Project number two was to carefully dismantle the gigantic wood playscape in our yard. We built it eleven years ago, but the kids are too old for it now and it was in the exact spot where we wanted to put the pool. Also, we wanted to save the wood and reuse as much as we could for the deck around the pool. We thought it would be a fairly quick and easy project, but it wasn't. Most of the screws stripped out when we tried to remove them and the bolts that attached the uprights to the structure had to be cut out.

Project number three was to unload six truck loads of sand onto a tarp in the driveway. The company we bought it from is less than a mile away from our house, but would have charged more for delivery than the sand itself cost so Mr. Willoughby hauled it in his pick up. Because of the weight, he could only pick up a half yard at a time. We needed 3 cubic yards, so it took six trips. The store had limited hours on that day which meant we had to work quickly to remove it so he could go back and pick up the next load. Between the two of us, we shoveled nearly 4 1/2 tons in a less than two hours.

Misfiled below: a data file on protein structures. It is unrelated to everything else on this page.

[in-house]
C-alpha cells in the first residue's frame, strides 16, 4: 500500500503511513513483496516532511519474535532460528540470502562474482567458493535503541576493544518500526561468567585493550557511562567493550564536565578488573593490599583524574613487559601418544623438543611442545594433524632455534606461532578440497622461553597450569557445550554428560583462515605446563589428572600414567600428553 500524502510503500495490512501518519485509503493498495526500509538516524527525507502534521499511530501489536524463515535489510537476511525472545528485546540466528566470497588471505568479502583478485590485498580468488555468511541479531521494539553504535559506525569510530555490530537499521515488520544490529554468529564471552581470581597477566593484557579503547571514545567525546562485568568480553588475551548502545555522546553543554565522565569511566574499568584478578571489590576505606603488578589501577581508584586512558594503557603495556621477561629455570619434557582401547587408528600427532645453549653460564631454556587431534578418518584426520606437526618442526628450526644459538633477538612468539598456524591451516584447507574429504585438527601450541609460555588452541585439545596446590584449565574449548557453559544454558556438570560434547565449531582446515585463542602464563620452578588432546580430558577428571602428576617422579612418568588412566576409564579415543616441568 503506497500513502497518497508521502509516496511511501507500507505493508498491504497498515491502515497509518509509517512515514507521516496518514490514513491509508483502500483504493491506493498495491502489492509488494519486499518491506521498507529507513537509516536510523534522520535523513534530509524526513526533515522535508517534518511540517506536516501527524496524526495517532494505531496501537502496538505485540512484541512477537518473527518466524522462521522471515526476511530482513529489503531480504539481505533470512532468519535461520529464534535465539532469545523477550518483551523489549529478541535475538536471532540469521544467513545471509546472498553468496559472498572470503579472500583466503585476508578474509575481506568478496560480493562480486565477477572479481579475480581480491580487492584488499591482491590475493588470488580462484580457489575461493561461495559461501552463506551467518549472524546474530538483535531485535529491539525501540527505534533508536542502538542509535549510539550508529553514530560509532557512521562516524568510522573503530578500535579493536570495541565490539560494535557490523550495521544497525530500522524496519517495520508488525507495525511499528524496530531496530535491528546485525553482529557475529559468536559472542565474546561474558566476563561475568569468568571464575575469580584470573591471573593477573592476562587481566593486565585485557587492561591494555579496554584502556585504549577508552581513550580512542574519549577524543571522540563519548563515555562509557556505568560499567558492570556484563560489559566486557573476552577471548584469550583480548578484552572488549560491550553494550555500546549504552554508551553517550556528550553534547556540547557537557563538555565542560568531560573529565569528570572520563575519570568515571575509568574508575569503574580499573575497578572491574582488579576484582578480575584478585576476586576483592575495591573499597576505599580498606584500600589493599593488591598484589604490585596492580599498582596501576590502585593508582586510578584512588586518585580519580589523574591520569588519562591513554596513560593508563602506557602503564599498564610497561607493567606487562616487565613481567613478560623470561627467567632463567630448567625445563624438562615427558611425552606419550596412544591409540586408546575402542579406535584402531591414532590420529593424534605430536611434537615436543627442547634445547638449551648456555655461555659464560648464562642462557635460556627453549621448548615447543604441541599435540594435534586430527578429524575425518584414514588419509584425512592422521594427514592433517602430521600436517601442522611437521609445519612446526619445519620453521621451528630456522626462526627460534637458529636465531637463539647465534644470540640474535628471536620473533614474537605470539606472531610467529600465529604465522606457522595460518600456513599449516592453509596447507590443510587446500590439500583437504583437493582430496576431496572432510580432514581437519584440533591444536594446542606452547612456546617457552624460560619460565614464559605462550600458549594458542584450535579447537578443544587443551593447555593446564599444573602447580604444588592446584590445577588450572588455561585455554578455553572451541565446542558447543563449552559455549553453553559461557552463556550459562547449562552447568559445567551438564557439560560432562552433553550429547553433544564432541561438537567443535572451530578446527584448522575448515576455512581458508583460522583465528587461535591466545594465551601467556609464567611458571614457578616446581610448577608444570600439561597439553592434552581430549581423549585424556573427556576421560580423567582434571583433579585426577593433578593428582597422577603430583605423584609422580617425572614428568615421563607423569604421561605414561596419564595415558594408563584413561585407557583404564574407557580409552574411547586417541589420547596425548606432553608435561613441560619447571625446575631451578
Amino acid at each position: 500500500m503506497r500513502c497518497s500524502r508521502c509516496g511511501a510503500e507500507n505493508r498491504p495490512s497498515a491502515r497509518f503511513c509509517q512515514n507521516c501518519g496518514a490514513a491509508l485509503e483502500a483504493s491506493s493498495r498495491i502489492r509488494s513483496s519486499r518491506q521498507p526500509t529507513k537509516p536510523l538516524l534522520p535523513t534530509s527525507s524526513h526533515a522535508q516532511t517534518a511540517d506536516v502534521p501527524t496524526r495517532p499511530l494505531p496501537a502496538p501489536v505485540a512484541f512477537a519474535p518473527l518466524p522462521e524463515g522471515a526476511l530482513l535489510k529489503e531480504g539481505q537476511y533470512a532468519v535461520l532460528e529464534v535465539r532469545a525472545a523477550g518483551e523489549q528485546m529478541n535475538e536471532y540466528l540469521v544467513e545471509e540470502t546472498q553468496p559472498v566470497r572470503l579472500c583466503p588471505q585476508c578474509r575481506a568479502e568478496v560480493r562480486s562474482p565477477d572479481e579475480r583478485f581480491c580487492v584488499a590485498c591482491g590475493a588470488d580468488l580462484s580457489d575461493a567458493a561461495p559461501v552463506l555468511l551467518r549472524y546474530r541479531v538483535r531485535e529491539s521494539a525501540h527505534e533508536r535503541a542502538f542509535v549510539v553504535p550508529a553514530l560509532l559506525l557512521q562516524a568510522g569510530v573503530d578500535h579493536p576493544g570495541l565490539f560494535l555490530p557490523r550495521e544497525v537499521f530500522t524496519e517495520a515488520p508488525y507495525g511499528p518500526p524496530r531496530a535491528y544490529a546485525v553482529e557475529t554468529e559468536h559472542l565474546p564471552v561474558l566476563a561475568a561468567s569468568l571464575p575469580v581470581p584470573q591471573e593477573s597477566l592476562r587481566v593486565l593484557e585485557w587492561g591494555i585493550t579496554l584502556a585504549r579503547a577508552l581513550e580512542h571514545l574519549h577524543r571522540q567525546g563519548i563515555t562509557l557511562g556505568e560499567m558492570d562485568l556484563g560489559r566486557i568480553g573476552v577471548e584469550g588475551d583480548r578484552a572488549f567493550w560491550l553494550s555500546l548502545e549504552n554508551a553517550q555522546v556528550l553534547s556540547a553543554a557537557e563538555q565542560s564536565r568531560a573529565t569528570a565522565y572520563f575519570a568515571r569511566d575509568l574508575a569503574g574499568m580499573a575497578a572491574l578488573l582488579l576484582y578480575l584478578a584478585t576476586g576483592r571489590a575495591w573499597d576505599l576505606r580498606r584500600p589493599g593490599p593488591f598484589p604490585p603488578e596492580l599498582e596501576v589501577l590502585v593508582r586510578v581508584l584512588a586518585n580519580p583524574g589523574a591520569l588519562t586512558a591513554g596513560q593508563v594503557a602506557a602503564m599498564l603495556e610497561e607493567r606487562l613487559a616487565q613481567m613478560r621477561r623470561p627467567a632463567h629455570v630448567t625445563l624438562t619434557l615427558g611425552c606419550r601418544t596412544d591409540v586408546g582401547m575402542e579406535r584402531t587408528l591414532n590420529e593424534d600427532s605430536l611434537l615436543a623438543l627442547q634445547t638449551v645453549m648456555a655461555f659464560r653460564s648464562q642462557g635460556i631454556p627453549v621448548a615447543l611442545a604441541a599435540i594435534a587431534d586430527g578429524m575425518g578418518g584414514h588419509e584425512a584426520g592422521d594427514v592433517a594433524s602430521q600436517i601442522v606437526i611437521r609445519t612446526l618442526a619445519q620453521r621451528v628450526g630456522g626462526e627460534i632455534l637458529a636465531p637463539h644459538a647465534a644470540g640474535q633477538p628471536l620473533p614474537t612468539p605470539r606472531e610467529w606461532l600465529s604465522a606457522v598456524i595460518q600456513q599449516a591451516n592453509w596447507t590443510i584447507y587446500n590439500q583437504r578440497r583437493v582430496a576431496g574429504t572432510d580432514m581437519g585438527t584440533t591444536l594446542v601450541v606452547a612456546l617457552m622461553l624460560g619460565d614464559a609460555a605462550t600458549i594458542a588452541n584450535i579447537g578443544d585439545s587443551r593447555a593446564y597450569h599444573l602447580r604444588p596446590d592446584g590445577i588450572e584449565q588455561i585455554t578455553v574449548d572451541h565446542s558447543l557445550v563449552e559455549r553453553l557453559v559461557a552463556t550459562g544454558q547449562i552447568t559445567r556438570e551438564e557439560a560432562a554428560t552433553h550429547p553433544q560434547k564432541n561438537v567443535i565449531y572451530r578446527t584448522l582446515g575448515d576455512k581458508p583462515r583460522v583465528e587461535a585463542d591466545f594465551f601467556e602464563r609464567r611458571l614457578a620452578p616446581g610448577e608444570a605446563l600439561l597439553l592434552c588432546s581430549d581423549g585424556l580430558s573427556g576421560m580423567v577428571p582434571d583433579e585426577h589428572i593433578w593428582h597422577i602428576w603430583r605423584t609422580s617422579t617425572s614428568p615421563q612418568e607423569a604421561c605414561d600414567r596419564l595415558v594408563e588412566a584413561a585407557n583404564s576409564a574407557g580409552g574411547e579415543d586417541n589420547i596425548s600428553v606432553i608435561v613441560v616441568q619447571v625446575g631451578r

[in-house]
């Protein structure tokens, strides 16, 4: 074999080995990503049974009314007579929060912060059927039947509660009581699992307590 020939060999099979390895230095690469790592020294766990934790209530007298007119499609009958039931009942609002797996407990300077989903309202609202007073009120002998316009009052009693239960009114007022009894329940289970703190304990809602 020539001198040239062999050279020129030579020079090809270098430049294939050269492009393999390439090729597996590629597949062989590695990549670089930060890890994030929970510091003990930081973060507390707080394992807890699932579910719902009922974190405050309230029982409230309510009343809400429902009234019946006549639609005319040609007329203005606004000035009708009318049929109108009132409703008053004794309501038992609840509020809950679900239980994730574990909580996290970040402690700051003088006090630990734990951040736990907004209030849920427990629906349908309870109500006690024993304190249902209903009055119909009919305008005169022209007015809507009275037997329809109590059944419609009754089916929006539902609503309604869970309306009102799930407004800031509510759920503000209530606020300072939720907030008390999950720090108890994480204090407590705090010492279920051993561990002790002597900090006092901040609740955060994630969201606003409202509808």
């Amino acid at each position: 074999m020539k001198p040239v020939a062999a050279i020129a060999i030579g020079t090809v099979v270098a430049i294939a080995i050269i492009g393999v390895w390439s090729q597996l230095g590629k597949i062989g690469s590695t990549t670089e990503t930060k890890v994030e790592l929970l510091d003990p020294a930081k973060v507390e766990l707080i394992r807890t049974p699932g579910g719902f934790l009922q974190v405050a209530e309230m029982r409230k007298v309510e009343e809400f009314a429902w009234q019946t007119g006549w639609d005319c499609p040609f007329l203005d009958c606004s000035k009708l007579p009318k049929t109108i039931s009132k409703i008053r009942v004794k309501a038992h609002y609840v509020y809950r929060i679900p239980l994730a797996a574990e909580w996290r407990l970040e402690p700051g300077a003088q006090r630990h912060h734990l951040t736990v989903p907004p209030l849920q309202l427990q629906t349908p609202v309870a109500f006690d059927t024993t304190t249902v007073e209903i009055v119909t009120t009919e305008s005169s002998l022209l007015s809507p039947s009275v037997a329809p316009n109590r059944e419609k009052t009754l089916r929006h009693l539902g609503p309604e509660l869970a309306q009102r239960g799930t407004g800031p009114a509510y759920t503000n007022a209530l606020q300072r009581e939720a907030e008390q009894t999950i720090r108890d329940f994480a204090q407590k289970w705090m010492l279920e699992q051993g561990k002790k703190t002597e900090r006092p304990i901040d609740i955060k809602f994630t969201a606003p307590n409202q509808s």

Project number four was to prepare the site for the pool, which meant removing the grass and leveling the ground. It is preferable to dig down the high spots than to build up the low spots. If we had had access to a bobcat or skidsteer, this would have taken a few hours. We did it all by hand, one shovel at a time, and it took days. The kids helped a little, but for the most part it was just me and Mr. Willoughby. Remember when I told you we have lots of mature trees in our neighborhood? That also means lots of roots. They were far enough from the trees that they could be cut out without causing harm to the trees, but each one had to be chopped out with an axe so it took forever.

Project number five was to install the buttresses and outer ring of the pool. The buttresses support the weight of the water on the long sides of the pool and have to be partially buried in the ground. More digging, followed by measuring, squaring, adjusting and leveling.

Project number five was to pile the sand in the middle of the pool before the sides went up. We again moved 4 1/2 tons of sand with two shovels and a wheel barrow.

Project number six was to install the pool wall. This was, surprisingly, much easier than we thought it would be. We thought we would need extra help, but we managed fine with just the two of us.